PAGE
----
Climate activists call out G7 leaders for supporting further natural gas extraction

Hiroshima, Japan - Climate activists have called out G7 leaders for declaring their support for further investments in natural gas extraction at their summit in Japan.

World leaders meet during the G7 leadership summit in Hiroshima, Japan, on May 21, 2023.
World leaders meet during the G7 leadership summit in Hiroshima, Japan, on May 21, 2023.  © REUTERS

Leaders of the G7 nations, which include Canada, France, Germany, Italy, Japan, the UK, and the United States, issued a communiqué stating, "While Russia’s war of aggression against Ukraine impacts energy markets and supply chains globally, our goal to achieve net-zero greenhouse gas (GHG) emissions by 2050 at the latest remains unchanged."

But the statement went on to "stress the important role that increased deliveries of LNG can play, and acknowledge that investment in the sector can be appropriate in response to the current crisis and to address potential gas market shortfalls provoked by the crisis."

"In the exceptional circumstance of accelerating the phase-out of our dependency on Russian energy, publicly supported investment in the gas sector can be appropriate as a temporary response, subject to clearly defined national circumstances, if implemented in a manner consistent with our climate objectives without creating lock-in effects."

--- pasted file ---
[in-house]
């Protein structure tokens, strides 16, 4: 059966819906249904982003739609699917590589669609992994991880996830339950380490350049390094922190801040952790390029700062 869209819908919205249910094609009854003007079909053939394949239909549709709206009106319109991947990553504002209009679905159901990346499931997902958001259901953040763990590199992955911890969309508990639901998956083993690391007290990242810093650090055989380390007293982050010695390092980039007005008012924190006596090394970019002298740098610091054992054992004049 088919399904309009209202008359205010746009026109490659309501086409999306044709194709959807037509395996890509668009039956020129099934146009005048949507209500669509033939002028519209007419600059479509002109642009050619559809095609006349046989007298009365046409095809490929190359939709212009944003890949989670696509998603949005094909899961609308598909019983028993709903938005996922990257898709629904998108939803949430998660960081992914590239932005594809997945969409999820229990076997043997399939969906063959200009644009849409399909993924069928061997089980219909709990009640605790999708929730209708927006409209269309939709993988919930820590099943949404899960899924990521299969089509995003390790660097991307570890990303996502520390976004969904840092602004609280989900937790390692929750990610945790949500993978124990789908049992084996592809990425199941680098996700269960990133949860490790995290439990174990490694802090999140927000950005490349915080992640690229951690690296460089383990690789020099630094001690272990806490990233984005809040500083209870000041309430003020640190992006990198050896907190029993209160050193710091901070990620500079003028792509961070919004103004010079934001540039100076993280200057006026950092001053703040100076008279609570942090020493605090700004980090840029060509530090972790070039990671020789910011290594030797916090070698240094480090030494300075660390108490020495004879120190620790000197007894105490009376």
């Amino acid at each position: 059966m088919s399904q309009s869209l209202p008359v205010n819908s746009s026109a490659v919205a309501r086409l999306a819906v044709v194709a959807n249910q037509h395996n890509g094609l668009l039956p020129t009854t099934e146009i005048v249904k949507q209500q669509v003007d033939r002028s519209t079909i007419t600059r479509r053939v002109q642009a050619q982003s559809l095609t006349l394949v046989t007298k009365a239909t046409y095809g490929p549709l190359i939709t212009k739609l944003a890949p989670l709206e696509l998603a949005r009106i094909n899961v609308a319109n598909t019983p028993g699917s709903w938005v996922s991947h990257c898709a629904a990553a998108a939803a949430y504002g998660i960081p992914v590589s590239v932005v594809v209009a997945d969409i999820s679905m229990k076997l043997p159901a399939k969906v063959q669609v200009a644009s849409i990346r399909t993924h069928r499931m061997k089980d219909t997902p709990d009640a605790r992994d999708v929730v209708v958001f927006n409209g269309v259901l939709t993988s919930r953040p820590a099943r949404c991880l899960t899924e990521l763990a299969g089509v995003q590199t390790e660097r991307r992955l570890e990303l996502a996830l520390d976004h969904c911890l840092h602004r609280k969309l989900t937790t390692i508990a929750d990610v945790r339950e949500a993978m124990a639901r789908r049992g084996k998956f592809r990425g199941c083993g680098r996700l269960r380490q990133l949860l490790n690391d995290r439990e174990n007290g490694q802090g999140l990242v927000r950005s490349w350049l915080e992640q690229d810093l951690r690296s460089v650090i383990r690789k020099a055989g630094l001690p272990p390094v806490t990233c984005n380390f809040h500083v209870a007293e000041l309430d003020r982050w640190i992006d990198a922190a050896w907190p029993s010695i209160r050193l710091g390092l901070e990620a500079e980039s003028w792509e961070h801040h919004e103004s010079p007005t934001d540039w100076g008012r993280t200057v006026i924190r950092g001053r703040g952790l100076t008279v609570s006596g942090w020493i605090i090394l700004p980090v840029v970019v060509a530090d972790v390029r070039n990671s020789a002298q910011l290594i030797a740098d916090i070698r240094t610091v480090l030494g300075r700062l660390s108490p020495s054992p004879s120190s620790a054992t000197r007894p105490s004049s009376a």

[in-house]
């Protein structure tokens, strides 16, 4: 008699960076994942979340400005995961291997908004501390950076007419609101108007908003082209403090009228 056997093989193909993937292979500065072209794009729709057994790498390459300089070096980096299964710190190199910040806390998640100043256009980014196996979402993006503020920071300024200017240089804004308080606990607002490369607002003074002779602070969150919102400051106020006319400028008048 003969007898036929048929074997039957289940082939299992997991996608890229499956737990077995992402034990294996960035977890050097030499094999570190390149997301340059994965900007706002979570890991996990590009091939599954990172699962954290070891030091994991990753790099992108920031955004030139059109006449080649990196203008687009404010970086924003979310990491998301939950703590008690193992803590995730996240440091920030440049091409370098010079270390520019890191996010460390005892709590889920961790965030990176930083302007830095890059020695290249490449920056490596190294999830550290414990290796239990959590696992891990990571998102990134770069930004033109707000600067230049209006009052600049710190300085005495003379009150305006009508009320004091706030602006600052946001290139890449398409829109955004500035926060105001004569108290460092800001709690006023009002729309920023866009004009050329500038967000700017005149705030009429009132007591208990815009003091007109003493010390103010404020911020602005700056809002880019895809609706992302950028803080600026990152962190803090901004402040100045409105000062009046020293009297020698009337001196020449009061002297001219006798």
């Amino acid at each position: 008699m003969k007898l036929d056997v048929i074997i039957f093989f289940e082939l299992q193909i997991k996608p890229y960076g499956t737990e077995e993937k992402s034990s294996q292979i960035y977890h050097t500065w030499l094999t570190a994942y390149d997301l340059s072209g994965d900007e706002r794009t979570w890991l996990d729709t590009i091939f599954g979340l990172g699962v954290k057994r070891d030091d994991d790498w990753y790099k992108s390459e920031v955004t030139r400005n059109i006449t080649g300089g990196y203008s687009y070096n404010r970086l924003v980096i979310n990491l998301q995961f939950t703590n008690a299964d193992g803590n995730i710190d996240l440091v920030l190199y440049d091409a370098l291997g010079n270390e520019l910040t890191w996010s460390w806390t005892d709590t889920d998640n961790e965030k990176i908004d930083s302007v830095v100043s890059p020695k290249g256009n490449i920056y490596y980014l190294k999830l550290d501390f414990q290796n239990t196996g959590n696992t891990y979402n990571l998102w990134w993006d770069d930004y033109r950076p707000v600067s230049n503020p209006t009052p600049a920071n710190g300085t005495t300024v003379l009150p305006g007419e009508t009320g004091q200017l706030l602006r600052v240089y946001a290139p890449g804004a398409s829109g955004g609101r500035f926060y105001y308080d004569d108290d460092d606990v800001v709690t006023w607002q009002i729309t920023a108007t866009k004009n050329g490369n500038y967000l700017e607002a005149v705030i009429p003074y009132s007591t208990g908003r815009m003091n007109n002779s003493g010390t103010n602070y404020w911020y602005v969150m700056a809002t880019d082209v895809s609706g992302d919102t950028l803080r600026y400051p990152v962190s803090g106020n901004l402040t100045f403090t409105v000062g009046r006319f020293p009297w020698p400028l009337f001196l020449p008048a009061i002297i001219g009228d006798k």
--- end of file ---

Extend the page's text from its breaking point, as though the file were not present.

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Though the G7 nations say they remain committed to the "phaseout of unabated fossil fuels," many fear their endorsement of LNG will severely hamper efforts to limit warming to 1.5°C, as stipulated in the Paris Climate Agreement.

Climate activists react to G7 leaders' endorsement of liquified natural gas

Protesters march to the White House demanding an end to US investment in fossil fuels.
Protesters march to the White House demanding an end to US investment in fossil fuels.  © Samuel Corum / GETTY IMAGES NORTH AMERICA / Getty Images via AFP

The announcement that G7 countries plan to continue investing in natural gas extraction has climate activists in an uproar.

"Energy security can only be achieved by rapidly and equitably phasing out fossil fuels and transitioning to renewable energy, not locking in deadly fossil fuels and lining the pockets of oil and gas executives," Collin Rees, United States program manager at Oil Change International, said in a statement. "History will not look kindly on world leaders who accelerate the pace of fossil fuel buildout in the face of worsening climate crisis."

Max Lawson, head of inequality policy at Oxfam, accused the G7 leaders of "using the war [in Ukraine] as an excuse" to continue fossil fuel extraction.

"The G7 must stop using fossil fuels immediately – the planet is on fire," he added.

Climate scientists around the world have made clear that a swift transition to renewable energy sources is necessary to mitigate the worst effects of the global climate emergency.

Cover photo: REUTERS

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